And round garnishes, like capers, “not only add taste, but mean good luck.”

One of SurfWriter Girl Patti’s favorite dishes is the ube (yam) dessert. As you can see, it’s an electric purple.

And the casaba root custard, flan and pecan bites are too good to pass up.

 Just ask Patti’s husband Greg, who believes in trying everything. 

Whether you do the cooking yourself or go over to someone else’s house, when Filipino food is on the menu you know you’re in for a good time. When Filipinos get together they like to talk well into the night and especially to eat. So, be ready to party, bring your appetite…and save room for dessert.

As they say in the Philippines,

Tayo’y Magsikain Kainan Na!

Let’s Eat!

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Sunday, April 13, 2014

Celebrate Mother Nature in April – Part II

Earth Day – April 22
Sunny Magdaug and Patti Kishel hold the exclusive rights to the following copyrighted material. For permission to reprint or excerpt it and/or link it to another website, contact them at 

Earth Day, which was started in 1970, was created from flower power – when hippies turned their attention from protest movements and love-ins to focusing on Mother Nature.

Realizing that, if they didn’t do anything, the earth would be overtaken by toxic chemicals and pollution, people rallied together, channeling their energies into safeguarding the environment.   

Since then Earth Day has become an event with worldwide activities dedicated to promoting ways to protect the planet.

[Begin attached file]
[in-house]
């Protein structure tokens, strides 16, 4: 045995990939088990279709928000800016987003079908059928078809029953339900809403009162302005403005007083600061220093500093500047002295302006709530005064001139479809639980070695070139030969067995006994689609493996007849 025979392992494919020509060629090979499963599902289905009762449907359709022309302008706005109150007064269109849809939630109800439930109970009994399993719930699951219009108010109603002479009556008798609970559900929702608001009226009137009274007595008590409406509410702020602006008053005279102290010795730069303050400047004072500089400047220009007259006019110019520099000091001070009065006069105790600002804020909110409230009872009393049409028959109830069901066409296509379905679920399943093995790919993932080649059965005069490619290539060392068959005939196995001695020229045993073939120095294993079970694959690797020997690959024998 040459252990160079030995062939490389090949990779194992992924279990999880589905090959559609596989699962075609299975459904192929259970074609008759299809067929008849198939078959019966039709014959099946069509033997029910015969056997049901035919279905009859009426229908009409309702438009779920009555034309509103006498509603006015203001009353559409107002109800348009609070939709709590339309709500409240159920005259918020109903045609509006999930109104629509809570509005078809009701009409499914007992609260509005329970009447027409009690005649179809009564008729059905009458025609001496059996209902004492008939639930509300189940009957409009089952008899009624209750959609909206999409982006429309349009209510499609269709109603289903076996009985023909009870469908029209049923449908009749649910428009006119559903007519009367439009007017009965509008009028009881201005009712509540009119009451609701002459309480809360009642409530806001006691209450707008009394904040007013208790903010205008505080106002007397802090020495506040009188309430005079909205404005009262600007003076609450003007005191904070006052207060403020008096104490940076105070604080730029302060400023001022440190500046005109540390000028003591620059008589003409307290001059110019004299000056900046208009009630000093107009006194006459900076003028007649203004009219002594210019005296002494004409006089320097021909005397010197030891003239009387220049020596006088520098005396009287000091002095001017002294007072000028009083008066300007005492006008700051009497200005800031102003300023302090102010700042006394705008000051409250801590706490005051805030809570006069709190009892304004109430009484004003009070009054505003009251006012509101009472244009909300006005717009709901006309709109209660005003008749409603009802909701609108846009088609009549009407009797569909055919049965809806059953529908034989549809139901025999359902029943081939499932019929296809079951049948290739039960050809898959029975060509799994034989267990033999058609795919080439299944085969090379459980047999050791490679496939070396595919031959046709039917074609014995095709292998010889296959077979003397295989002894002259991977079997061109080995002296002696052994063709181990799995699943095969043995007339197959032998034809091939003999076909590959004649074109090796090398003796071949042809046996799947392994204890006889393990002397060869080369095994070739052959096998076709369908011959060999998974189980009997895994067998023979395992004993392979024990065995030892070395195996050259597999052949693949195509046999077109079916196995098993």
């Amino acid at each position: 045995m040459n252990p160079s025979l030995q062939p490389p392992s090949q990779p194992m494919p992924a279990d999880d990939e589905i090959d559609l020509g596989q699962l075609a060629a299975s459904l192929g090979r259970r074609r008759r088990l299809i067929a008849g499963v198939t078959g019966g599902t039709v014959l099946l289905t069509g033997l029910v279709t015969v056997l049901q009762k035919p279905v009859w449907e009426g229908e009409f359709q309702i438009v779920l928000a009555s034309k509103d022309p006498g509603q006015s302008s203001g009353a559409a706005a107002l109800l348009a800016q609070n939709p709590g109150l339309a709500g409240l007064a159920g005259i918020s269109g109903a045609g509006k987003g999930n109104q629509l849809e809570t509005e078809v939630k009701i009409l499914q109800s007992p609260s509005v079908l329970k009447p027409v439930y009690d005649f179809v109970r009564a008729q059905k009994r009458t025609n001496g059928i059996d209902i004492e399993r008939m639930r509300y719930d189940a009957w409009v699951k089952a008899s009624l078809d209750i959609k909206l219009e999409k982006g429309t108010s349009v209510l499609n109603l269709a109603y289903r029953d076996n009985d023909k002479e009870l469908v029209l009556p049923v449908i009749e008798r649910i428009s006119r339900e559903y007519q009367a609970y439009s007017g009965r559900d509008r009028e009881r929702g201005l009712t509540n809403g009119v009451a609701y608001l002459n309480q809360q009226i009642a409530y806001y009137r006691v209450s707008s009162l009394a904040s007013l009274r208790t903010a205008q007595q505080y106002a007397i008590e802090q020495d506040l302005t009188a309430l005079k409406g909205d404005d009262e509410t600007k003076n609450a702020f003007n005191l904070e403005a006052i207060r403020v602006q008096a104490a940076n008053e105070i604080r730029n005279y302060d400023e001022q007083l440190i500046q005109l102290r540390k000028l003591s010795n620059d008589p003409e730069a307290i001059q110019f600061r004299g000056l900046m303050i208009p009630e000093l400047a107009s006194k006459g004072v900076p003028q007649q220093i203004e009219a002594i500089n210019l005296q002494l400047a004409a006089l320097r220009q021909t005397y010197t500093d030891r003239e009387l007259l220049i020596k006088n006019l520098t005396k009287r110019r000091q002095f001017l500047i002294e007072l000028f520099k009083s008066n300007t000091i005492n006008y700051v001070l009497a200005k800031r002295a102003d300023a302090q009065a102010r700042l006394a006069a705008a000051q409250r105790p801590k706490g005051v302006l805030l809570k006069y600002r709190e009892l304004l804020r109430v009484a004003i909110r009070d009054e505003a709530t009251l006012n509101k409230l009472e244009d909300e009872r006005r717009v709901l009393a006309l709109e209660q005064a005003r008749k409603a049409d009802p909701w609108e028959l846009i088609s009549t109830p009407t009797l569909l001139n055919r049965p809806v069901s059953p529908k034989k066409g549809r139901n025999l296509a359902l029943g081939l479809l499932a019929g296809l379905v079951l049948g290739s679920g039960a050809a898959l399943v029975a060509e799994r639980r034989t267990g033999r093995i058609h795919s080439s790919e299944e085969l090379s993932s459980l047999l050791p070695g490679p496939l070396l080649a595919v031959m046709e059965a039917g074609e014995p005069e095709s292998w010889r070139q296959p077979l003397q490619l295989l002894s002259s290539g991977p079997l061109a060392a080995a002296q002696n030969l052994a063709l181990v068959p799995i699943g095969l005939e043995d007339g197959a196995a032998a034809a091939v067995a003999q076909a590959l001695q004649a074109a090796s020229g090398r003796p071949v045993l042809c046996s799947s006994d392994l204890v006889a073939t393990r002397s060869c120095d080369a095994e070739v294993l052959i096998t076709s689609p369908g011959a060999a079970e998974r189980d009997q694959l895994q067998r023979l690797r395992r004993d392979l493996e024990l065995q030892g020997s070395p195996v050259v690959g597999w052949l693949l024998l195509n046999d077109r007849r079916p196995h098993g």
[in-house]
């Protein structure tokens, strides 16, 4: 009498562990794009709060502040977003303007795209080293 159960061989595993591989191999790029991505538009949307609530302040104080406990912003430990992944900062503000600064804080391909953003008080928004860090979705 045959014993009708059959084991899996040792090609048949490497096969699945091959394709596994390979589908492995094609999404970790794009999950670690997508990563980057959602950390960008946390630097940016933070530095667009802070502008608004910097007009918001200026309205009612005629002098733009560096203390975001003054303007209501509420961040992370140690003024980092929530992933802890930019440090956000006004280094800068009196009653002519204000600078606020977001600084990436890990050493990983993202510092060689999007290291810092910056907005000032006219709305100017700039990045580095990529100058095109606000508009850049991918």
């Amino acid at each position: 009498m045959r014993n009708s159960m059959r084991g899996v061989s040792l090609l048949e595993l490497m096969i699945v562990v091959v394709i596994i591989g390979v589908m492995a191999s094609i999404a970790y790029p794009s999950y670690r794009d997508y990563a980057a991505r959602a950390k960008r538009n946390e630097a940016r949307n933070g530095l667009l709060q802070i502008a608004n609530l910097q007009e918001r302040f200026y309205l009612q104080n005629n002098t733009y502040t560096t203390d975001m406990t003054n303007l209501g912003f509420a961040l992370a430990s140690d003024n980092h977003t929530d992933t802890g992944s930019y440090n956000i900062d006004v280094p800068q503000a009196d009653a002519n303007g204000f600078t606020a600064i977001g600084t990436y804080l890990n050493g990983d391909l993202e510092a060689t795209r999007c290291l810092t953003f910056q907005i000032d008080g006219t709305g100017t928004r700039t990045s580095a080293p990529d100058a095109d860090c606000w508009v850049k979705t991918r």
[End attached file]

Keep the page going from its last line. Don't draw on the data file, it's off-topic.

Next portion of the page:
Local communities in Orange County will be holding events you can get involved in at schools, parks and beaches to collect trash, plant trees, and help with other beautification projects.

SurfWriter Girls Sunny Magdaug and Patti Kishel learned that the Earth Day Network (EDN), the non-profit conservation organization that oversees Earth Day, has many plans to protect the earth’s natural resources of water, energy, and wildlife.

Its Green Cities and Green Schools programs are helping to educate people about sustainable practices to reduce pollution and waste and to safeguard the environment.


Through EDN’s Acts of Green project you can get involved, too. There are lots of ways, like planting vegetables in your garden.

Sunny and Patti helped her husband Greg plant these tomatoes...and SurfWriter Cat Smokey helped, too.


You can also grow fresh herbs to liven up your meals.

SurfWriter Girls’ friend Ed Acosta’s garden…

has all the herbs in Simon & Garfunkel’s song Parsley, Sage, Rosemary and Thyme.


EDN is also asking people to join in its Canopy Project to plant trees in our communities, providing shelter from the sun and filtering the air.

There are many other things you can do to help, as well – year round.

So, check out what your community has planned for Earth Day and see what you can do to lend a hand. 

Now that spring is here, it’s time “to open” the door…

to experiencing the spirit of ohana and to all the new “acts of green” that we can do to honor Mother Nature.  
  Happy Spring!

Happy Easter!